Education Means Emancipation

September 3, 2003 • Commentary
By Casey J. Lartigue Jr.

Public school advocates who oppose offering vouchers to low‐​income D.C. students are planning a news conference for today, Sept. 3. D.C. residents should do exactly what former slave Frederick Douglass did on this day 165 years ago, when faced with people telling him how to live his life: Run!

Fed up with the abuse from his slave owners, tired of the lame defenses of slavery offered by both whites and slaves, and eager to become his own man, Douglass snuck off, to claim what rightfully was his: Freedom over himself. As Douglass explained in a letter to his former slave master on the 10th anniversary of his escape, “In leaving you, I took nothing but what belonged to me, and in no way lessened your means for obtaining an honest living. Your faculties remained yours, and mine became useful to their rightful owner.”

If voucher opponents, led by D.C. Delegate Norton, remain true to form, they will denounce efforts to increase choice among families, making three main points. One, as Norton has said, parents supposedly already have choice because of charter schools. Norton, however, is not prepared to test that level of support by allowing D.C. parents to leave. The ultimate test for any school, business, or organization is: Do the people choose to stay or leave?

Voucher opponents fear the test of allowing citizens to choose for themselves if they want to remain in D.C. public schools. When people complain that the schools will be “robbed” by children being able to go to private schools, what they are saying is that, given a choice, parents would prefer that their children be educated elsewhere and that they should be forced to remain where they are. As much as slave owners bragged that slaves enjoyed their lives, the “man‐​stealers” were not willing to test that devotion by giving them the choice to leave.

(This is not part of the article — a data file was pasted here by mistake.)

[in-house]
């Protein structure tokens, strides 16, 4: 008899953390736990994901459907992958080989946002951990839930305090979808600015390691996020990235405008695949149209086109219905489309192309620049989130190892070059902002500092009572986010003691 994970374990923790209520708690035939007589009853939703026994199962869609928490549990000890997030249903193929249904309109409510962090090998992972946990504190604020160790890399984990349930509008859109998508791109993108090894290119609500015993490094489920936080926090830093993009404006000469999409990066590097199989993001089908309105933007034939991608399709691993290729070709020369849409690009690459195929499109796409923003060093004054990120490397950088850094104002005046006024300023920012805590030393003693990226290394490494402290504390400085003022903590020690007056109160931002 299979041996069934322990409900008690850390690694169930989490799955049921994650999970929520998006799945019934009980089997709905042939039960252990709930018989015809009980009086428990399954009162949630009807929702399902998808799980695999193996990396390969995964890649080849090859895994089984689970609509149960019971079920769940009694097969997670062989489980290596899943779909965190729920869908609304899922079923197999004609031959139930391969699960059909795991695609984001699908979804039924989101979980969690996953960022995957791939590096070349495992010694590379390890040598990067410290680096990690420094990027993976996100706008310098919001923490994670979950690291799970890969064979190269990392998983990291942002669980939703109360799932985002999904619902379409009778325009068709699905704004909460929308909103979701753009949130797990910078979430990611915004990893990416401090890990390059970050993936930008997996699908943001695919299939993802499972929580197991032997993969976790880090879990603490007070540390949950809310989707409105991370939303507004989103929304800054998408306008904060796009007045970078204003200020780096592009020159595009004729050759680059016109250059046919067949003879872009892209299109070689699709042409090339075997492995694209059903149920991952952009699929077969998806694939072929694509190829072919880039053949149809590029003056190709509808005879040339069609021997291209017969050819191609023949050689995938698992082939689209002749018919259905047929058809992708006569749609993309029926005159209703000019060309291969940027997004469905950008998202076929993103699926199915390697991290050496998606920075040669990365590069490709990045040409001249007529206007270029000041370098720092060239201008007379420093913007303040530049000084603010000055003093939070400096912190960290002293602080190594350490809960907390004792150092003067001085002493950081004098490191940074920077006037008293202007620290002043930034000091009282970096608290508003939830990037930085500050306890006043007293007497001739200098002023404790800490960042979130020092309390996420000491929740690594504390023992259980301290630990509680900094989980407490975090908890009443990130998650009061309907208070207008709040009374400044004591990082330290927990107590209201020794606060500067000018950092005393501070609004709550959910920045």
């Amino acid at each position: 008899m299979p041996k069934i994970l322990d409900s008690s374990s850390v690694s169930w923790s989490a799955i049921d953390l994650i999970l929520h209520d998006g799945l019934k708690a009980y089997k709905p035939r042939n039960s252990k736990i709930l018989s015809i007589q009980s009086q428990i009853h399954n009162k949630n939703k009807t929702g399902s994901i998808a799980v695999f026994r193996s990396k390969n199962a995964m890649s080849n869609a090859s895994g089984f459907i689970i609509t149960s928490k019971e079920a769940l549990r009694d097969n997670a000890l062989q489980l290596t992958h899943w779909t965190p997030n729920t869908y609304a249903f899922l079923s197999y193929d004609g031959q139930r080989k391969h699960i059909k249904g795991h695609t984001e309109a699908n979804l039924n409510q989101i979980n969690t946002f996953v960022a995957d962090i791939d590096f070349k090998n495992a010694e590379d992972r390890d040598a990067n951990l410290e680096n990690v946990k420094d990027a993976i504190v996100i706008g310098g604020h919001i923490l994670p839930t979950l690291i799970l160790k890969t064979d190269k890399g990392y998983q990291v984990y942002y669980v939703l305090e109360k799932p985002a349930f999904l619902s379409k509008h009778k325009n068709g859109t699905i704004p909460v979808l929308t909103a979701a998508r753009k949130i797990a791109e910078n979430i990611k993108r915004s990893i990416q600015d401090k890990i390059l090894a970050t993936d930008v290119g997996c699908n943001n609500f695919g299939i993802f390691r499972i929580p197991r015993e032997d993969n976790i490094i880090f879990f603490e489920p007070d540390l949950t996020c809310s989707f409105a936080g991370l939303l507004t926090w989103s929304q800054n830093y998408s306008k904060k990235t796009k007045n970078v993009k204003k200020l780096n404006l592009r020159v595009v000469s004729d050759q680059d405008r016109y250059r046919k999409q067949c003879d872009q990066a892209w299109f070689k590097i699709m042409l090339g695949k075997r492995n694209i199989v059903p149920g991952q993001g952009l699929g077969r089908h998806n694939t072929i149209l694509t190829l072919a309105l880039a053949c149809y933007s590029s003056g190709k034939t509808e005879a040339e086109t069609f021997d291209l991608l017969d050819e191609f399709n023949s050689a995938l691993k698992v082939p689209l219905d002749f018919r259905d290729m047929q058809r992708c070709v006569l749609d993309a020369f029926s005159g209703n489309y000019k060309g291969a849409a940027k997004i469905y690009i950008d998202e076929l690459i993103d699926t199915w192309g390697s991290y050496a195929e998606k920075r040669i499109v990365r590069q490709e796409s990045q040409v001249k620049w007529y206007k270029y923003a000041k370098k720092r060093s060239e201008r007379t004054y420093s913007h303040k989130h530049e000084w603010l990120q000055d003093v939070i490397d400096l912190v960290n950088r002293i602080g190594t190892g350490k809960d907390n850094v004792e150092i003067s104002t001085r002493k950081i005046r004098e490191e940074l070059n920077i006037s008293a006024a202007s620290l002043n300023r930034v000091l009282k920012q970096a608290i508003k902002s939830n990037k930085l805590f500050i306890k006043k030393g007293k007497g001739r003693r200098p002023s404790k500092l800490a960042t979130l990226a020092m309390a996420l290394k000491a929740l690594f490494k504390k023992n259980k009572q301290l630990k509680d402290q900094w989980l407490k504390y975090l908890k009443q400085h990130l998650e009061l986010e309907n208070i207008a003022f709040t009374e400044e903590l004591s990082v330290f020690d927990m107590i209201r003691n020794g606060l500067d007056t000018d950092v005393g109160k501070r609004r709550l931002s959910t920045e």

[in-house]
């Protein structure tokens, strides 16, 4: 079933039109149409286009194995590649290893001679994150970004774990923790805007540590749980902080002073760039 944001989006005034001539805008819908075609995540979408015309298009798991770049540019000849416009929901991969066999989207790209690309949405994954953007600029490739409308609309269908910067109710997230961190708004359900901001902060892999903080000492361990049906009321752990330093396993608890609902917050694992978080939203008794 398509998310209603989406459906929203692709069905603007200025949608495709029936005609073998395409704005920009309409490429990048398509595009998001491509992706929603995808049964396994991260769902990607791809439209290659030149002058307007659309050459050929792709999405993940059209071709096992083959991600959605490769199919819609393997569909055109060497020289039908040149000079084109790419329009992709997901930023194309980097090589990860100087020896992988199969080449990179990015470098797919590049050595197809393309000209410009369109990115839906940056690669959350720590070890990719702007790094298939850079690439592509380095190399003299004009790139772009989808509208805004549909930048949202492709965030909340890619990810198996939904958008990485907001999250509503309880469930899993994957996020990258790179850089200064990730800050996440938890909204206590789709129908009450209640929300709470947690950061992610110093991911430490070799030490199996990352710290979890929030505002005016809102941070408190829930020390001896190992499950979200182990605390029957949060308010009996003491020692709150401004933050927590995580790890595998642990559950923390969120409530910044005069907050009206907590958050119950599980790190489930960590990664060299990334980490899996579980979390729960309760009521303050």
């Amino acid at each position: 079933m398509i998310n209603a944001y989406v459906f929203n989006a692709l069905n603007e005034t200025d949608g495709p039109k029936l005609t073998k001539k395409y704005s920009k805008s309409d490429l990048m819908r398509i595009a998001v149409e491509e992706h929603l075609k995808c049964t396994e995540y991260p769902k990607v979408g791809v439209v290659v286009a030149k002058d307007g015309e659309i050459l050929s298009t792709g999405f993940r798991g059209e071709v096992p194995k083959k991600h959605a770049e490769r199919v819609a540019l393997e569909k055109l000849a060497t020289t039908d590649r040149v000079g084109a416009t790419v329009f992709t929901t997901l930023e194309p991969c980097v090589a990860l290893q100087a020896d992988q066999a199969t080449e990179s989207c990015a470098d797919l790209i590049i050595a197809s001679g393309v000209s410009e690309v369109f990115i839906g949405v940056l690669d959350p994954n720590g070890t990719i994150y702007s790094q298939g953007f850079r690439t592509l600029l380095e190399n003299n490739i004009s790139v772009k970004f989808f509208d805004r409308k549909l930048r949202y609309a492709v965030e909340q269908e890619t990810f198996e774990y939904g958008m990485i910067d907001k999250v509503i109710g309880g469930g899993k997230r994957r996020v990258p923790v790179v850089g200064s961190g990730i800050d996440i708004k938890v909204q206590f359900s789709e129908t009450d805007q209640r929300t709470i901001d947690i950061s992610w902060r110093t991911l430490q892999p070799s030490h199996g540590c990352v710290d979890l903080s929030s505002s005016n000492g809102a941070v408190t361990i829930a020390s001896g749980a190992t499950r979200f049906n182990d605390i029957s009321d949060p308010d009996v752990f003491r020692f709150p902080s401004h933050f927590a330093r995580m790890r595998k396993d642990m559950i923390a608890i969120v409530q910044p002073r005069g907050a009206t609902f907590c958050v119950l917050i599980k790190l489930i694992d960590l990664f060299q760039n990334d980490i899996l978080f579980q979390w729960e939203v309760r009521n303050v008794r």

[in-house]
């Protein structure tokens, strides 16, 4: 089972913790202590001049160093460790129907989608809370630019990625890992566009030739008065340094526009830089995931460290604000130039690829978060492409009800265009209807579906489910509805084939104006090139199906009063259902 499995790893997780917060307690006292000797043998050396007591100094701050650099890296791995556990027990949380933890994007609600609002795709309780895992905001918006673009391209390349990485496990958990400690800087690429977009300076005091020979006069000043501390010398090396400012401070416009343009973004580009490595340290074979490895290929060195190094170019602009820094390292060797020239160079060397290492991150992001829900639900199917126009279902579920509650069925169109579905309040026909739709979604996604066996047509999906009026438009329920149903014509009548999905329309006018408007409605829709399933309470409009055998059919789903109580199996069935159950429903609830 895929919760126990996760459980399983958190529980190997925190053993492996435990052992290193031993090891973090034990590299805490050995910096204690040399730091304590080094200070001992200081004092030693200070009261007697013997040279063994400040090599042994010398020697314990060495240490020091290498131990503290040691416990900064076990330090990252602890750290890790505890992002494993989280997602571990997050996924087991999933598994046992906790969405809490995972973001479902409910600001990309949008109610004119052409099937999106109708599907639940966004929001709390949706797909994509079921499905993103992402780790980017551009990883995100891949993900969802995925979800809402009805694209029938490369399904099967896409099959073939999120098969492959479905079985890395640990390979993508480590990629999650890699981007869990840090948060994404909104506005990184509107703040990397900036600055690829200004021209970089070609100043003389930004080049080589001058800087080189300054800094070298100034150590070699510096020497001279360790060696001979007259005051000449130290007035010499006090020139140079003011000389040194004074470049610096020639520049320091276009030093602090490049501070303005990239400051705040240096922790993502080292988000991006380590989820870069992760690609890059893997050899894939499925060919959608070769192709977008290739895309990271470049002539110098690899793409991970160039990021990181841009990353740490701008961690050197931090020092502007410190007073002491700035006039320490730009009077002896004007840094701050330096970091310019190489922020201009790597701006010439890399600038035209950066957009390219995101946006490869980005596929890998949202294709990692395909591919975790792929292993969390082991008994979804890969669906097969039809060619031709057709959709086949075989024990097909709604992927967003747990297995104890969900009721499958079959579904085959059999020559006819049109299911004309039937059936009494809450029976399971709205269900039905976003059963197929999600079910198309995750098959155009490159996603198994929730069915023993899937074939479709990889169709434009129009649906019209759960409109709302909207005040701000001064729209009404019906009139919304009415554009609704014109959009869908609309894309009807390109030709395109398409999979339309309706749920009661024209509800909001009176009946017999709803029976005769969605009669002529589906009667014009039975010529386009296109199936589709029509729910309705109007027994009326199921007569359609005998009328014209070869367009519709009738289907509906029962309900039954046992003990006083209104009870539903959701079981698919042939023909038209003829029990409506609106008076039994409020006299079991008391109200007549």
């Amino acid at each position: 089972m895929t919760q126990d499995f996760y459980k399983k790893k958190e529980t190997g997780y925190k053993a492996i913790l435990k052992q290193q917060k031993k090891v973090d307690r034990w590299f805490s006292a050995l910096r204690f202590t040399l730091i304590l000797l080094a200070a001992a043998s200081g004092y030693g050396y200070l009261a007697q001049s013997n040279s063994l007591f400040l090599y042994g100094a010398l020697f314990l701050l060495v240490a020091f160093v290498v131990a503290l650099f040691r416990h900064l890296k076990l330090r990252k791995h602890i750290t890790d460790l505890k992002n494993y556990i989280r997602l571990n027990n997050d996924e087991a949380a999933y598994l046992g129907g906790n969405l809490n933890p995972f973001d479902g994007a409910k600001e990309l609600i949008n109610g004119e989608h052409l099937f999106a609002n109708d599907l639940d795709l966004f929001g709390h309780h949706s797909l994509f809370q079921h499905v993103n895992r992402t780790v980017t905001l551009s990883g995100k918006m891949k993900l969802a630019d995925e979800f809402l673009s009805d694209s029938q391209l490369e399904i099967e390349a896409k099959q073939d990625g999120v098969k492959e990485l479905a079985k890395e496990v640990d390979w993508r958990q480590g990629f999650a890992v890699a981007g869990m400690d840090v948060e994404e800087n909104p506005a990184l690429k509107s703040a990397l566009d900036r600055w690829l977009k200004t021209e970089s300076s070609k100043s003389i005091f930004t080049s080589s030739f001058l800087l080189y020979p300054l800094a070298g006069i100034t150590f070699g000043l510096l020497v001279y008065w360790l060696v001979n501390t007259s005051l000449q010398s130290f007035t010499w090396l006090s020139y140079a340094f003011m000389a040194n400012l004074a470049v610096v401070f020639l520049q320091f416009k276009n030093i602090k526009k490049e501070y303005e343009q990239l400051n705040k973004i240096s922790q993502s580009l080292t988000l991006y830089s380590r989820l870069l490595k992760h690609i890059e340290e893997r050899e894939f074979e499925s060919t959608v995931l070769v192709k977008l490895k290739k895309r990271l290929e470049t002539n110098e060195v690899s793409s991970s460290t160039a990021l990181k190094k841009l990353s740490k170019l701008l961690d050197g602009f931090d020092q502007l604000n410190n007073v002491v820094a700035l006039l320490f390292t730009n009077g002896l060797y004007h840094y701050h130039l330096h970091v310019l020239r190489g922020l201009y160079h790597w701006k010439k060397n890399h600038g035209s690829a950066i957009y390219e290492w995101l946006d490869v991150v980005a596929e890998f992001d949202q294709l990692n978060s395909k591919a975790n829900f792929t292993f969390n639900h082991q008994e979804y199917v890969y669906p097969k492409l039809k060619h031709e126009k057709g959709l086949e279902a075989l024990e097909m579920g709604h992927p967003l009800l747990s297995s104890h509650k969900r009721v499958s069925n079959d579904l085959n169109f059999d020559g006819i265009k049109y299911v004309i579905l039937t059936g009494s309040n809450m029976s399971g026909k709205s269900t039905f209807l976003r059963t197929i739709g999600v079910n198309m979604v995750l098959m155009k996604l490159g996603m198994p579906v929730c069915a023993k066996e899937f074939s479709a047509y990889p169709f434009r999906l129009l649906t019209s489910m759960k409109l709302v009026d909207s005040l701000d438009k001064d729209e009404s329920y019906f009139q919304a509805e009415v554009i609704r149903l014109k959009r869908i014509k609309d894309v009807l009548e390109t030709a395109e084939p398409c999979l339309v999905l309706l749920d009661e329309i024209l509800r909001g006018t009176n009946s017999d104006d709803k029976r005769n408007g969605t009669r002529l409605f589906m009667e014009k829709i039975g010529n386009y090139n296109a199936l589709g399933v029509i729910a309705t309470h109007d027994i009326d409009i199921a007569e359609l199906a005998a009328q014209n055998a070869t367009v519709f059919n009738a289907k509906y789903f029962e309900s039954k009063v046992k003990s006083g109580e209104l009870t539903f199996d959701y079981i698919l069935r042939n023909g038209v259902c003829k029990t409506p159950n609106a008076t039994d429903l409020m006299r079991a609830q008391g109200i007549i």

The second point Ms. Norton will probably make today is that D.C. parents are opposed to vouchers. She often refers to polls. Instead of relying on polls, why not allow D.C. parents to decide for themselves? In a news release on her Web site, Ms. Norton says, “District residents themselves resolutely defeated a voucher referendum by a huge margin–89.1% to 10.8%.” She is partly correct. D.C. residents did vote down a referendum proposing tax credits in 1981. But there has not been a vote on vouchers. It has been 22 years since tuition tax credits were voted on. There is not a single child who is in the traditional public schools today now who was even alive then. After two decades of wide‐​scale education failure, a question to ask D.C. parents is: Had enough?

A third point Norton is likely to repeat: The school system will lose $25 million, not just $13 million, as a result of 2,000 children being able to leave the system. First of all, DCPS and charter schools will be receiving $13 million in new funding from the federal government. In 2002, according to the superintendent’s annual report on D.C. schools, more than $1 billion, including capital improvement funds, was spent on the D.C. public school system. Last year $31 million in salaries was paid out to people who should not have even been on the D.C. public school payroll. The $13 million going to the voucher program would be less than the $17 million Ms. Norton brags about acquiring for D.C. charter schools last year.

Arguments over how much the public school system would lose make for interesting debate. But the main point is that parents wouldn’t lose those education dollars. They would still be able to use them, and have the opportunity to do so at the school of their choice. Does Ms. Norton believe that parents have an obligation to remain in schools that don’t work for their children, for the sake of saving some money for the public school budget? I’m reminded of Douglass’s outrage at slaveholders who had expected compensation for the “loss” of their slaves. The concern should be over how much education the children are getting, not about how much the public school system gets. Parents who choose to run would be taking nothing but that which rightfully belonged to them: the right to choose where their children get educated.

Regardless of what Norton says today at her press conference, the point made by Frederick Douglass still holds: Don’t settle for second best. Don’t settle for second‐​class treatment. “Without struggle, there is no progress,” he said. It’s time for D.C. parents to make it clear that they will no longer settle for second‐​class schools.

About the Author
Casey J. Lartigue Jr.
Education Policy Analyst